You've got 10 minutes with Einstein. What do you talk about? Black holes? Time travel?
Why not gambling? The Art of War? Contemporary parenting?
Each week, host Jason Gots surprises some of the world's brightest minds with ideas they're not at all prepared to discuss. Join us and special guests Neil Gaiman, Alan Alda, Salman Rushdie, Margaret Atwood, Richard Dawkins, Maria Popova, Mary-Louise Parker, Neil deGrasse Tyson and many more...
Chris Moukarbel (filmmaker) – The closest thing to actual magic
When a subculture like drag goes global, it's easy to forget the courage it took, and still takes, for so many people to live on the outside what they know they are on the inside. The maker of WIG and GAGA FIVE FOOT TWO on bravery, authenticity, and the eternal power of youth.
- "For a lot of those kids drag was more punk than punk. Ok, you could shave your head and put on a spike collar… or you could throw on a wig and heels and traipse around Times Square. That was brave. That was radical."
- Lady Gaga writes a hook and the whole world suddenly takes notice…I always thought of it as casting a spell. It's the closest thing to actual magic. Because imagine an incantation that you can just repeat for 3 minutes and it can grab the attention of the entire world."
When I was in middle school in the suburbs of Maryland, a man—let's call him Robert—started doing some occasional gardening and housecleaning for my parents. By high school, Robert was our full-time housekeeper and a nanny for me and my sister, a family member, really. And he had become a she—let's call her Tina. My sister and I learned to use her new pronouns and we watched as her clothes and then, with the help of hormones and surgery, her body changed to that of a woman.
At the same time, the transition we went through with Tina at home was playing out in American popular culture. Homosexuality and drag and other queer lives and identities came out of the closet and onto the stage, screen, and streets. In 1984, in Mahattan's Tompkins Square Park, Wigstock was born. It started as a kind of afterparty and evolved into a DIY, outrageous, funny, and fabulous annual drag festival that by the 90's was drawing crowds in the thousands.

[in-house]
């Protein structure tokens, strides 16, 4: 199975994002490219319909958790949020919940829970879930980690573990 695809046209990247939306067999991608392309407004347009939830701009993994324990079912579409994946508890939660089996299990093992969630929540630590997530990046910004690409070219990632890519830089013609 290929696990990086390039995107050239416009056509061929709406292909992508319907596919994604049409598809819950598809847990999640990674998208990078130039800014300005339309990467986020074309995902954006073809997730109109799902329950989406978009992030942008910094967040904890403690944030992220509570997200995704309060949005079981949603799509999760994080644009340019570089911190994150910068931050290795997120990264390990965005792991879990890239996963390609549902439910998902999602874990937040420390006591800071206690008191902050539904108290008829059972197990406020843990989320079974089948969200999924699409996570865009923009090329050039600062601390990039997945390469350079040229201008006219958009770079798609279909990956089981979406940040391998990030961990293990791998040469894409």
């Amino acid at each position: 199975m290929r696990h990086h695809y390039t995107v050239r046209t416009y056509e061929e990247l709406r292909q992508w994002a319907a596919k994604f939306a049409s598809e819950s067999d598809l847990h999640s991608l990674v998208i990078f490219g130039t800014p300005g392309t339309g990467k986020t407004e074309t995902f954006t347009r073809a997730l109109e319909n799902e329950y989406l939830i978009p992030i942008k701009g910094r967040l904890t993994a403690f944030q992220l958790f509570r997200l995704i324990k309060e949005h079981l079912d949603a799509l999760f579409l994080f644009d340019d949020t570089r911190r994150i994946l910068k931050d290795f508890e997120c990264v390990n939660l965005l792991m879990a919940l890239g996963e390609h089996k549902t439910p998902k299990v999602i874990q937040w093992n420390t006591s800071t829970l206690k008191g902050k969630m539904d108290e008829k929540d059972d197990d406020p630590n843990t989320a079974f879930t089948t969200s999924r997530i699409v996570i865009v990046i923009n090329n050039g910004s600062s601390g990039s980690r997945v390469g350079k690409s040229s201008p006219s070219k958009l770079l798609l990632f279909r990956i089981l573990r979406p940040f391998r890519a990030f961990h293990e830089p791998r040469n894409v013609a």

It's hard even to think back to the time when Robert who became Tina had to hide who she was for fear of upsetting her religious mother or—who knows—maybe not getting that job with my folks. In a world where RuPaul's Drag Race is going into its 12th smash season, It's easy to forget the courage it took, and still takes, for so many people to live on the outside what they know they are on the inside. My guest today is documentary filmmaker Chris Moukarbel, the director of Lady Gaga biopic GAGA FIVE FOOT TWO. In his new HBO documentary WIG, Chris and his stars—including Lady Bunny, Charlene Incarnate, and many more—take us back through the history of drag in New York City. And they show that now more than ever we need public spaces like Wigstock where we can perform, amplify, and celebrate our differences.
Surprise conversation starters in this episode:
Former president of the ACLU Nadine Strossen discusses whether our society should always defend free speech rights, even for groups who would oppose such rights.
- Former ACLU president Nadine Strossen understands that protecting free speech rights isn't always a straightforward proposition.
- In this video, Strossen describes the reasoning behind why the ACLU defended the free speech rights of neo-Nazis in Skokie, Illinois, 1977.
- The opinions expressed in this video do not necessarily reflect the views of the Charles Koch Foundation, which encourages the expression of diverse viewpoints within a culture of civil discourse and mutual respect.
The wonder and the ethics of deep time. The "wood-wide-web". The claustrophobia of the Anthropocene. In our 200th episode, UNDERLAND author Robert MacFarlane takes us on a journey deep into the Earth and ourselves.
- "We think of ourselves as this surface species. Of builders. But we are a species of burrowers and borers. And we are leaving warrens behind us that dwarf any ant's nest…"
- "That handprint on the cave wall is testimony to that urge to move into darkness in search of meaning—in search of different orders of time."
An ordained Lama in a Tibetan Buddhist lineage, Lama Rod grew up a queer, black male within the black Christian church in the American south. Navigating all of these intersecting, evolving identities has led him to a life's work based on compassion for self and others.
- "What I'm interested in is deep, systematic change. What I understand now is that real change doesn't happen until change on the inside begins to happen."
- "Masculinity is not inherently toxic. Patriarchy is toxic. We have to let that energy go so we can stop forcing other people to do emotional labor for us."
With MIND IN MOTION, psychologist Barbara Tversky offers a stunning account of movement in the world as the foundation of abstract thought, from logical problem-solving to taking other people's perspectives. We discuss gesture, abstract art, animal intelligence and much more.
- "Our feet take us from place to place. A place is a dot and the path between places is a relation. And if you think about thought, it's the same."
- "There's all this work done now on how you can preserve an aging mind. Crossword puzzles…brain training…none of that works as well as moving in the world. Just keep moving."
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